Colorado still skinniest state in U.S.
August 19, 2008
COLORADO ” When foreigners call the United States a fat country, people here can say, “Don’t blame me, I’m from Colorado.”
Coloradans are packing on the pounds, but still rank lowest in obesity among the 50 states, according to the fifth annual F as in Fat: How Obesity Policies Are Failing in America report.
In Colorado, 18.4 percent of adults are obese, which is beyond overweight, marking the second year in a row that that percentage has grown here, the report says.
Still, Colorado is the only state in the nation in which less than one in five adults are obese.
Not a single state saw a decrease in the percentage of obese adults, according to the report funded by the Trust for America’s Health and the Robert Wood Johnson Foundation.
Report authors used data from the Centers for Disease Control’s 2005-2007 Behavior Risk Factor Surveillance Surveys.
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The report concludes that while many promising policies have emerged to promote exercise, those aren’t being implemented in the right way. It calls America’s obesity epidemic “a health crisis.”
In 1991, no state had an obesity rate above 20 percent, and 11 years earlier, the national average was an obesity rate of 15 percent.
Colorado also ranks lowest in type 2 diabetes, which is connected closely with obesity. Colorado is second lowest in hypertension.
The connection between obesity and poverty was profound.
Seven of the 10 states with the highest obesity rates are also in the top 10 for highest poverty rates.
Mississippi had the highest adult obesity rate, at 32 percent. Nine of the 10 states with the highest percentages were in the south.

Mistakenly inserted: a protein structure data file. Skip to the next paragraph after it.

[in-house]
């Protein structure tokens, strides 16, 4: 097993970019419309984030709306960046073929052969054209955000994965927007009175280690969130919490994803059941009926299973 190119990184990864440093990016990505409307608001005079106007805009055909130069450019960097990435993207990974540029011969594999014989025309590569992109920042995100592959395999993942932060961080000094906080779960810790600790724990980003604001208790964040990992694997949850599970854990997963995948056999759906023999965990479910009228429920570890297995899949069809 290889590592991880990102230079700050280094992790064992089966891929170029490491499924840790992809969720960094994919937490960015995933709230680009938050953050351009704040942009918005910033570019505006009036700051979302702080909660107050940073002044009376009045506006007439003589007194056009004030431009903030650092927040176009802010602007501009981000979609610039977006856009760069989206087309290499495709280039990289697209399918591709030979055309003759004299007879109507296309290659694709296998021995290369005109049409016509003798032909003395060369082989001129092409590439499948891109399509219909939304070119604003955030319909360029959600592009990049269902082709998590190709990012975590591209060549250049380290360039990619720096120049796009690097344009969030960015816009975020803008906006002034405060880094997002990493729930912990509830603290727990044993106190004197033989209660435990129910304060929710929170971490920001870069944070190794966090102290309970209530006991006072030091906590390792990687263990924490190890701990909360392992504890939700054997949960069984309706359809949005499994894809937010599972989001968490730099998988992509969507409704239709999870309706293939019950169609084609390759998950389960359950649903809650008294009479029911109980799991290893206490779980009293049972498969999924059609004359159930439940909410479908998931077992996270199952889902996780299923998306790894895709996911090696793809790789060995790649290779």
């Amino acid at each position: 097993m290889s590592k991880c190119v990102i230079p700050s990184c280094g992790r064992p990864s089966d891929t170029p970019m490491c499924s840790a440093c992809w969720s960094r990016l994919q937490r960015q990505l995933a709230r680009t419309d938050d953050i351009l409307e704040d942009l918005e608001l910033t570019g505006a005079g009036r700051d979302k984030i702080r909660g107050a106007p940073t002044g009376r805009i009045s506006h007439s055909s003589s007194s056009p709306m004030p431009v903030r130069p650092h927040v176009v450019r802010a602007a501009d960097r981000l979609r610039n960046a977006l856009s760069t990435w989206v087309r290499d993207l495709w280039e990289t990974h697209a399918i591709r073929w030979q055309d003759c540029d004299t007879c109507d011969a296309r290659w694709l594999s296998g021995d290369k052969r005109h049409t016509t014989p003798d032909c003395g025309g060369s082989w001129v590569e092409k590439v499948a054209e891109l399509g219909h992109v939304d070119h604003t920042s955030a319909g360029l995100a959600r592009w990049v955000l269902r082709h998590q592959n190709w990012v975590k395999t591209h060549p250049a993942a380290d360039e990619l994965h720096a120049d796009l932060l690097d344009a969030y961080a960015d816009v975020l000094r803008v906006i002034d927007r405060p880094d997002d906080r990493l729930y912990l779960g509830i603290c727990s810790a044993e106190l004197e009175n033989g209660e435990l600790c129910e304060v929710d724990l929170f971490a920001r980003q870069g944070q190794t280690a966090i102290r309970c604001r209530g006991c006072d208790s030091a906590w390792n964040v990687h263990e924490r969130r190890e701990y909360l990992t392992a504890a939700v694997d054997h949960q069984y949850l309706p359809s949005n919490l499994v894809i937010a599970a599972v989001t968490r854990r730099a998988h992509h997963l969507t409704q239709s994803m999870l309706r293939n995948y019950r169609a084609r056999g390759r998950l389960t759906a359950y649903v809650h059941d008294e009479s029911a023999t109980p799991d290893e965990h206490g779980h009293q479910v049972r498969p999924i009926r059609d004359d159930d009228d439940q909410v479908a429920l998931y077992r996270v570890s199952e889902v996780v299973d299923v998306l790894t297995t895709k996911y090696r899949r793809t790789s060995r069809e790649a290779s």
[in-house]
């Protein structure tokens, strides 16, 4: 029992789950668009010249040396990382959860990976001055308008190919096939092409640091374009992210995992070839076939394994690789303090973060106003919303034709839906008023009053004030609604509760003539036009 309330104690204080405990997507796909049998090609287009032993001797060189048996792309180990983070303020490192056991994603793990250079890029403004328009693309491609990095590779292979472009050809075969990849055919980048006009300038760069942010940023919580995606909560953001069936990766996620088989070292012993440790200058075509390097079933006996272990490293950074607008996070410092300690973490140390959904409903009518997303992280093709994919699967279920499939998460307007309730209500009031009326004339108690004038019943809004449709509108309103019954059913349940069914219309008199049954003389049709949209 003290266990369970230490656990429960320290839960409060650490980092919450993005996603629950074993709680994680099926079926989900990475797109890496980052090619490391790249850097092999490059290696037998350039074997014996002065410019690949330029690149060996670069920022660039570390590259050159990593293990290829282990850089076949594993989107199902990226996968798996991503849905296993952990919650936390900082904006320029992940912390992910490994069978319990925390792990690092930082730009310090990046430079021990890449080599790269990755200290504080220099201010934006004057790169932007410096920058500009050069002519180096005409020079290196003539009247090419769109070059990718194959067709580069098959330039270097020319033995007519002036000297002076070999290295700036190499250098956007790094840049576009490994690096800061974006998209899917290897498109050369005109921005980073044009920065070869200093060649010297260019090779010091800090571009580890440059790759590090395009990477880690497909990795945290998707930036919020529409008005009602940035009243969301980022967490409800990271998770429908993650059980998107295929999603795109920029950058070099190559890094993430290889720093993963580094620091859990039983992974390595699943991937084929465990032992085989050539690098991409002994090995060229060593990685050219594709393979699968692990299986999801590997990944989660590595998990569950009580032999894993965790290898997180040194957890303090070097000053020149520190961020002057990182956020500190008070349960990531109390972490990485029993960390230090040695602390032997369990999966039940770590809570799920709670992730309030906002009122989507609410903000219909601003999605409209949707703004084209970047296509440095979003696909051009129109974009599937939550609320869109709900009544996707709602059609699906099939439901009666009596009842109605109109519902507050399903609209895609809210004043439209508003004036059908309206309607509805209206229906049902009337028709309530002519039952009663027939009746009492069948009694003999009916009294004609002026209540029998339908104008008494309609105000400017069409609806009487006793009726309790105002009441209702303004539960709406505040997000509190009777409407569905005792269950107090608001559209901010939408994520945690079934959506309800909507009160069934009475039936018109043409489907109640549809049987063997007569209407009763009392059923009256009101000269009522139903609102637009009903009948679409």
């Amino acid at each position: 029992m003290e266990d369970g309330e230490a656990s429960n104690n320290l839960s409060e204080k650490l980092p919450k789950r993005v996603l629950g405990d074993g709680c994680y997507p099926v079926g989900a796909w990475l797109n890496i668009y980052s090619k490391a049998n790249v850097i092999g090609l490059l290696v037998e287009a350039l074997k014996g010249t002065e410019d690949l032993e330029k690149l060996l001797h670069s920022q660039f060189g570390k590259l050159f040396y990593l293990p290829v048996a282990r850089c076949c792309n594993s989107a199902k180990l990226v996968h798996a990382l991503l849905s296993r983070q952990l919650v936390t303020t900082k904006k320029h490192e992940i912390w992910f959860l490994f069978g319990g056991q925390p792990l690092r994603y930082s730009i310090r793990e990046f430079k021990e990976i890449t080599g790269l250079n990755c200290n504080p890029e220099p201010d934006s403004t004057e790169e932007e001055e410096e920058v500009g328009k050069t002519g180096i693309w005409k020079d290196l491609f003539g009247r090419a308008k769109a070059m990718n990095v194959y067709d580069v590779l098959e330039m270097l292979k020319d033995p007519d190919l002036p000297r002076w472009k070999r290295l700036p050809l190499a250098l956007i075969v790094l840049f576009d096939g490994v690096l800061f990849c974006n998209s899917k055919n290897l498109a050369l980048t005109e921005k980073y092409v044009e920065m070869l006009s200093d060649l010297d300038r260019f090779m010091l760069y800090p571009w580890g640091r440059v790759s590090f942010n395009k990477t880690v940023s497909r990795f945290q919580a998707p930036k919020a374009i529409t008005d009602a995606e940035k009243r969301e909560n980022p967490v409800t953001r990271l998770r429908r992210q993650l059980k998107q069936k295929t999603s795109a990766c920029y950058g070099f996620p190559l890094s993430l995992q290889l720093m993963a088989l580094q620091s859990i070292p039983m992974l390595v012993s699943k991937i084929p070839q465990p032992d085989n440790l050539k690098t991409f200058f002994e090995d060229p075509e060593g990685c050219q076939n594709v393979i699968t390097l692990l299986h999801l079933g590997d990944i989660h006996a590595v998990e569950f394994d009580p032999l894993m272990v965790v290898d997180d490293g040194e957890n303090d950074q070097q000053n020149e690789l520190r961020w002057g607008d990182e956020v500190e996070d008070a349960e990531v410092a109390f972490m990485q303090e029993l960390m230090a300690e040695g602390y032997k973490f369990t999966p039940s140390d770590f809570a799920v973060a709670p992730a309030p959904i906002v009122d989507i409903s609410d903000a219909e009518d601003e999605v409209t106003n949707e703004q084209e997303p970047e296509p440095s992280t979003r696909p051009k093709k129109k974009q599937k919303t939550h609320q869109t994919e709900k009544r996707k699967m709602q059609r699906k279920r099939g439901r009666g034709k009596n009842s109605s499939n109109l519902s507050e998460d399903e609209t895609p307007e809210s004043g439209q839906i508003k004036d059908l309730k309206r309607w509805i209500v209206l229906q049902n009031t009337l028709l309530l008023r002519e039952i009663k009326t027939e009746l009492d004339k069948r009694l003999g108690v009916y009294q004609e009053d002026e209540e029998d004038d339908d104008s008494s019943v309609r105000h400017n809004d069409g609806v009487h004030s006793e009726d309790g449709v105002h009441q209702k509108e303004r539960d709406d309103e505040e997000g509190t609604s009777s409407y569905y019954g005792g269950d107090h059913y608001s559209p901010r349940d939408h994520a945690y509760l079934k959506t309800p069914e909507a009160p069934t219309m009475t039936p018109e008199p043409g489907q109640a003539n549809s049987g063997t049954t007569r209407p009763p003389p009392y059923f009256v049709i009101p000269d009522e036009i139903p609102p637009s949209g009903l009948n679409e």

In 28 states, more than a quarter of the adults are obese.
“America’s future depends on the health of our country,” said Jeff Levi, executive director of Trust for America’s Health. “The obesity epidemic is lowering our productivity and dramatically increasing our health care costs.
“We’re not treating the obesity epidemic with the urgency it deserves.”
Ranking just behind Colorado in lowest percentage of obese adults was Hawaii, Connecticut and Massachusetts.
Colorado shouldn’t be smug, because its obesity rate is growing and it’s nowhere near a model state in promoting exercise and good nutrition, say the authors. — Colorado is not one of the 13 states in the nation that actively enforce the laws mandating physical education in the public schools.
– Colorado is one of 18 states with laws requiring school meals to exceed USDA nutrition standards, but not one of the seven that have specific enforcement requirements.
– Colorado is one of 10 states that do not include coverage for nutrition assessment and counseling for overweight children on Medicaid.
– Colorado is one of 20 states that don’t explicity cover nutrition and consulting services for obese adults under Medicaid.
The F as in Fat report recommends that the nation set a goal of reversing the childhood obesity epidemic by 2015.
That would require partnerships between state, local and federal governments and with busines